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Brooklyn

Year: 2015
Production Co: Wildgaze Films
Director: John Crowley
Writer: Nick Hornby/Colm Tóibín
Cast: Saoirse Ronan, Jim Broadbent, Julie Walters, Domhnall Gleeson, Emory Cohen

This movie doesn't pretend to be anything except from the glossy, prestigious, well-dressed love story it turns out to be, but you might have been expecting a harder edge and a bit more grit. If you're happy with a sun-kissed romance where it's all about the love and yearning of young heroine Eilis (Saoirse Ronan, finally playing a role in her native accent), you'll be perfectly happy to swoon and sigh along with her.

If you're anyone else, you'll be waiting for at least one scene of abuse, crime or degradation of the underclass, but this is all bit too airbrushed and twee to be that film.

The character of Eilis (pronounced 'i-lish' feels like a kind of cypher to tell the grand unified story of the immigrant experience for a generation of young Irish women who left for America in the 1950s. With work and opportunity scarce at home, they piled into the lowest accommodations aboard steamships and later found themselves on the dingy docks of New York City to live in boarding houses and become uneducated shop assistants as Eilis does.

For the first half of the movie it seems to be all about ticking boxes. She nearly dies of homesickness, makes friends, gets to know her housemates, falls in love, starts studying to make something of herself and finally seems to have made a life in a new land.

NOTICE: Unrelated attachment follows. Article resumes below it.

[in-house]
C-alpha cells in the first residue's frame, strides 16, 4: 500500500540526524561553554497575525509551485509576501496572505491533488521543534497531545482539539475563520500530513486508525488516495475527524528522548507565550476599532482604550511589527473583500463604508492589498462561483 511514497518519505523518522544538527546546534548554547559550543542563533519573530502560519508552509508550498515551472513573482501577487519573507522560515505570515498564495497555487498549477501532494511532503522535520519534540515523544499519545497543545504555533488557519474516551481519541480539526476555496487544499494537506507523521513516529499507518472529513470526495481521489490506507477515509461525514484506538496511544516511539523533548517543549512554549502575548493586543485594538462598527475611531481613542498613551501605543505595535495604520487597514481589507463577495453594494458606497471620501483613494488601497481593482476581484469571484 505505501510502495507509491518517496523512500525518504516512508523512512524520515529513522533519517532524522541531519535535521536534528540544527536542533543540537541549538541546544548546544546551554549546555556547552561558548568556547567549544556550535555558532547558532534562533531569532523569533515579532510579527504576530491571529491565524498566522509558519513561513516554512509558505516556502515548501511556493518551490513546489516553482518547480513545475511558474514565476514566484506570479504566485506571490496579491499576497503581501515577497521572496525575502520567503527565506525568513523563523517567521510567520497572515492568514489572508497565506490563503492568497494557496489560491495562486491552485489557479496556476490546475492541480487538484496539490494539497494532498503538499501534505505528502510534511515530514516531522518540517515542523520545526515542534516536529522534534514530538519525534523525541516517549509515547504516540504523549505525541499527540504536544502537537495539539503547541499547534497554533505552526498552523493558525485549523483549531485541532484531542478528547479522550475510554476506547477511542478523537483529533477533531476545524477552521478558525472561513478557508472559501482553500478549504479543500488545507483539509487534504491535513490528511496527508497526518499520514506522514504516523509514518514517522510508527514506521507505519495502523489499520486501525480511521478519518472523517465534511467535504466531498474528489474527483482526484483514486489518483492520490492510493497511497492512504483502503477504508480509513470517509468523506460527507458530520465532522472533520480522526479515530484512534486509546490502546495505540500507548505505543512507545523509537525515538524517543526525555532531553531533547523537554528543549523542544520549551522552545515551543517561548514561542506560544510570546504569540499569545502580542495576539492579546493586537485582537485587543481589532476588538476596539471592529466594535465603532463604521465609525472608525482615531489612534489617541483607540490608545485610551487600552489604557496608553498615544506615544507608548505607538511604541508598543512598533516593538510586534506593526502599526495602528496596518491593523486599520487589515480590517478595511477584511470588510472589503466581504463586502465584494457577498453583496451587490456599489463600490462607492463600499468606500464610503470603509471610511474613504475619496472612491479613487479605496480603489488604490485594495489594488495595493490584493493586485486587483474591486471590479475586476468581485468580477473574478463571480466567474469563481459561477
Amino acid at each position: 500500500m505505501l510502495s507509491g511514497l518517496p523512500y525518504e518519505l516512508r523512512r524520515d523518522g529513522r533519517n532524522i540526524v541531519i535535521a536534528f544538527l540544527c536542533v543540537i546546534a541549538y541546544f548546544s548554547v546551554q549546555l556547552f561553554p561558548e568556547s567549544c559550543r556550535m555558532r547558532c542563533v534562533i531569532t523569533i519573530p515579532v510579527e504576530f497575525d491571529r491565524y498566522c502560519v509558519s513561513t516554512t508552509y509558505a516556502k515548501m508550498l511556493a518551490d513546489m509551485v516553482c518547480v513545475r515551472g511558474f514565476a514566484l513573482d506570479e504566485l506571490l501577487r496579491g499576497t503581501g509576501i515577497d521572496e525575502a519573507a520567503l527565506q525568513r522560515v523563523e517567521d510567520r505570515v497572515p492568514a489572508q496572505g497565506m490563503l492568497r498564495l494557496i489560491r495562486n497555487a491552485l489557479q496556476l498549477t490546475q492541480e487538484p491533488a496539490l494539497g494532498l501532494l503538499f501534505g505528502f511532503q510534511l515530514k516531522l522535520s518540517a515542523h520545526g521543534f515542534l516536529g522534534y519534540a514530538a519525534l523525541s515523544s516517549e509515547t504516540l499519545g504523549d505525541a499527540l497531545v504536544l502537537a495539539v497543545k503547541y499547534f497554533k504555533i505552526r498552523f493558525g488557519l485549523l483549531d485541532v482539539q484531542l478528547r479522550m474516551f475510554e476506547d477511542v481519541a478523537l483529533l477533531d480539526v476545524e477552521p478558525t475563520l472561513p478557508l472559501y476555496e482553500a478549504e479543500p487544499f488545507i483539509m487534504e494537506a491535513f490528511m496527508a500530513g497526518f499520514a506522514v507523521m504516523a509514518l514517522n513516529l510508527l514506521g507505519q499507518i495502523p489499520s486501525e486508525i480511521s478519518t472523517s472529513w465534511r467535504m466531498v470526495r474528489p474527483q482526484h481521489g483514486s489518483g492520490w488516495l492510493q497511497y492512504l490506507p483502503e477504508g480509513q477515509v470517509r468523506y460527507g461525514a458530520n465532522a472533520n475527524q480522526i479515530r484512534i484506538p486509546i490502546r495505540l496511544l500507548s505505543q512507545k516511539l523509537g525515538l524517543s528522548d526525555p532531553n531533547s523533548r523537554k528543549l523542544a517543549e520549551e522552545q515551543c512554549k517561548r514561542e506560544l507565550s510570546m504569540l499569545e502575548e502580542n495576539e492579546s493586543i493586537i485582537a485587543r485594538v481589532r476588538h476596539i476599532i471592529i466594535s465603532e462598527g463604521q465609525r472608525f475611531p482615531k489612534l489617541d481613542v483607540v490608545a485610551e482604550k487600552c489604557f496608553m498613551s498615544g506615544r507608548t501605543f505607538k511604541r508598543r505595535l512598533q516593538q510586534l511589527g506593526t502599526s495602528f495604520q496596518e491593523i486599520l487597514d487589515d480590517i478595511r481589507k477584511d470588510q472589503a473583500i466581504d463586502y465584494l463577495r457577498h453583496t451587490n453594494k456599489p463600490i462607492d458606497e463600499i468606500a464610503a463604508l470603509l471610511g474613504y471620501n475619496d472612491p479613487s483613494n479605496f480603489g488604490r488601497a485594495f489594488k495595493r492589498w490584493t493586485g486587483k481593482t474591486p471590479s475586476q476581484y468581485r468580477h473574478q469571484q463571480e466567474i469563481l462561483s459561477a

But an unexpected death in the family means Eilis has to travel back to Ireland where she feels a pull she thought she'd forgotten. With a trade under her belt she's in a better position and smarter than most of the people she left behind and even starts to develop feelings for one of the local private school boys she couldn't stand a few years before, Jim (Domhnall Gleeson).

When you start to wonder if Eilis is going to stay with Jim in Ireland and throw away her new life in New York and the man she still loves, it reminds you of the love triangle of Twilight or The Hunger Games. A cynic would suggest it might have been a way to get younger audiences interested, but the film is an adaptation of a novel, so surely not.

Ronan is wonderful in the role, her first as a grown woman, and her lilting voice and soft features make you hope she gets what she wants. Emory Cohen as her Italian boyfriend Tony is the worst casting since Keira Knightley played a bounty hunter. He looks like an Italian-American like Ronan looks like a pro wrestler, and his accent is straight out of a stand-up comedy act.

It's a Cinderella story – and a good one if that's what you're looking for – but we can be pretty sure the lives of young Irish women who sailed alone to New York weren't so gilt-edged.

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